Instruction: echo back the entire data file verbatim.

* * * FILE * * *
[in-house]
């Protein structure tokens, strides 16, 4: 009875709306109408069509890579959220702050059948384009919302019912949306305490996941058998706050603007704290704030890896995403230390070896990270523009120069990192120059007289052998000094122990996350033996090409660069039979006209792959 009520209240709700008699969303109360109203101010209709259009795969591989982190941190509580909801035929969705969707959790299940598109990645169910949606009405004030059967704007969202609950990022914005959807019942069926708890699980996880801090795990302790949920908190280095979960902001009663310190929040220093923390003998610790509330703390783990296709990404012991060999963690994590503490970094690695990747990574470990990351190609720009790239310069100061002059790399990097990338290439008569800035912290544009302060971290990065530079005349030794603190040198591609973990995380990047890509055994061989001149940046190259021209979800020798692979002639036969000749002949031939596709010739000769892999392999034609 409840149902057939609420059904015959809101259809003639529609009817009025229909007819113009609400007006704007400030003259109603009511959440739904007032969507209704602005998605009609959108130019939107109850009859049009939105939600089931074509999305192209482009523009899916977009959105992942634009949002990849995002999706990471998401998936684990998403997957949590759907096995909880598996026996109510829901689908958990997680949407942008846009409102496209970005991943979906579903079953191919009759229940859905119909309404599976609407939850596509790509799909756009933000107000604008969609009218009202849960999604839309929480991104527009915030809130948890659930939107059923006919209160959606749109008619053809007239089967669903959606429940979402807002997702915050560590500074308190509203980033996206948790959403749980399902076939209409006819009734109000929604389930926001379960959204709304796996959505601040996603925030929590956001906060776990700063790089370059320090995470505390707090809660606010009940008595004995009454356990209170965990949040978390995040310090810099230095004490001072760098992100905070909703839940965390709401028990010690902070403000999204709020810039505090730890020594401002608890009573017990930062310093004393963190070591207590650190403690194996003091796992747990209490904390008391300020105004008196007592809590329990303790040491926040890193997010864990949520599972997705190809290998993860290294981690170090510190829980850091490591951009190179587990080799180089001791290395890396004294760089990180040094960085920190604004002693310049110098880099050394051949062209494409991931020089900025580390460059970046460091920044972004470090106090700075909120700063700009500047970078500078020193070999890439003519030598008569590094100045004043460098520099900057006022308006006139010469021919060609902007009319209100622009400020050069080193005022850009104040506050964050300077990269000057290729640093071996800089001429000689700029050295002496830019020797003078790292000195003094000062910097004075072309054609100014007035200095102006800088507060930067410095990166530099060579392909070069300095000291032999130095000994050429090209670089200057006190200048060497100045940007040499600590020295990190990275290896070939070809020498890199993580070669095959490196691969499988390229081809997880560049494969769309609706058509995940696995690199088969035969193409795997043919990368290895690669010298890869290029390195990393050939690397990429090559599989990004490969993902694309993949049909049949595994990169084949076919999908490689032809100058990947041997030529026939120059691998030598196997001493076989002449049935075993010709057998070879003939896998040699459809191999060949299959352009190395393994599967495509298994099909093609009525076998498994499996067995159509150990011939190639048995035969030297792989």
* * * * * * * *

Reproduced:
[in-house]
């Protein structure tokens, strides 16, 4: 009875709306109408069509890579959220702050059948384009919302019912949306305490996941058998706050603007704290704030890896995403230390070896990270523009120069990192120059007289052998000094122990996350033996090409660069039979006209792959 009520209240709700008699969303109360109203101010209709259009795969591989982190941190509580909801035929969705969707959790299940598109990645169910949606009405004030059967704007969202609950990022914005959807019942069926708890699980996880801090795990302790949920908190280095979960902001009663310190929040220093923390003998610790509330703390783990296709990404012991060999963690994590503490970094690695990747990574470990990351190609720009790239310069100061002059790399990097990338290439008569800035912290544009302060971290990065530079005349030794603190040198591609973990995380990047890509055994061989001149940046190259021209979800020798692979002639036969000749002949031939596709010739000769892999392999034609 409840149902057939609420059904015959809101259809003639529609009817009025229909007819113009609400007006704007400030003259109603009511959440739904007032969507209704602005998605009609959108130019939107109850009859049009939105939600089931074509999305192209482009523009899916977009959105992942634009949002990849995002999706990471998401998936684990998403997957949590759907096995909880598996026996109510829901689908958990997680949407942008846009409102496209970005991943979906579903079953191919009759229940859905119909309404599976609407939850596509790509799909756009933000107000604008969609009218009202849960999604839309929480991104527009915030809130948890659930939107059923006919209160959606749109008619053809007239089967669903959606429940979402807002997702915050560590500074308190509203980033996206948790959403749980399902076939209409006819009734109000929604389930926001379960959204709304796996959505601040996603925030929590956001906060776990700063790089370059320090995470505390707090809660606010009940008595004995009454356990209170965990949040978390995040310090810099230095004490001072760098992100905070909703839940965390709401028990010690902070403000999204709020810039505090730890020594401002608890009573017990930062310093004393963190070591207590650190403690194996003091796992747990209490904390008391300020105004008196007592809590329990303790040491926040890193997010864990949520599972997705190809290998993860290294981690170090510190829980850091490591951009190179587990080799180089001791290395890396004294760089990180040094960085920190604004002693310049110098880099050394051949062209494409991931020089900025580390460059970046460091920044972004470090106090700075909120700063700009500047970078500078020193070999890439003519030598008569590094100045004043460098520099900057006022308006006139010469021919060609902007009319209100622009400020050069080193005022850009104040506050964050300077990269000057290729640093071996800089001429000689700029050295002496830019020797003078790292000195003094000062910097004075072309054609100014007035200095102006800088507060930067410095990166530099060579392909070069300095000291032999130095000994050429090209670089200057006190200048060497100045940007040499600590020295990190990275290896070939070809020498890199993580070669095959490196691969499988390229081809997880560049494969769309609706058509995940696995690199088969035969193409795997043919990368290895690669010298890869290029390195990393050939690397990429090559599989990004490969993902694309993949049909049949595994990169084949076919999908490689032809100058990947041997030529026939120059691998030598196997001493076989002449049935075993010709057998070879003939896998040699459809191999060949299959352009190395393994599967495509298994099909093609009525076998498994499996067995159509150990011939190639048995035969030297792989």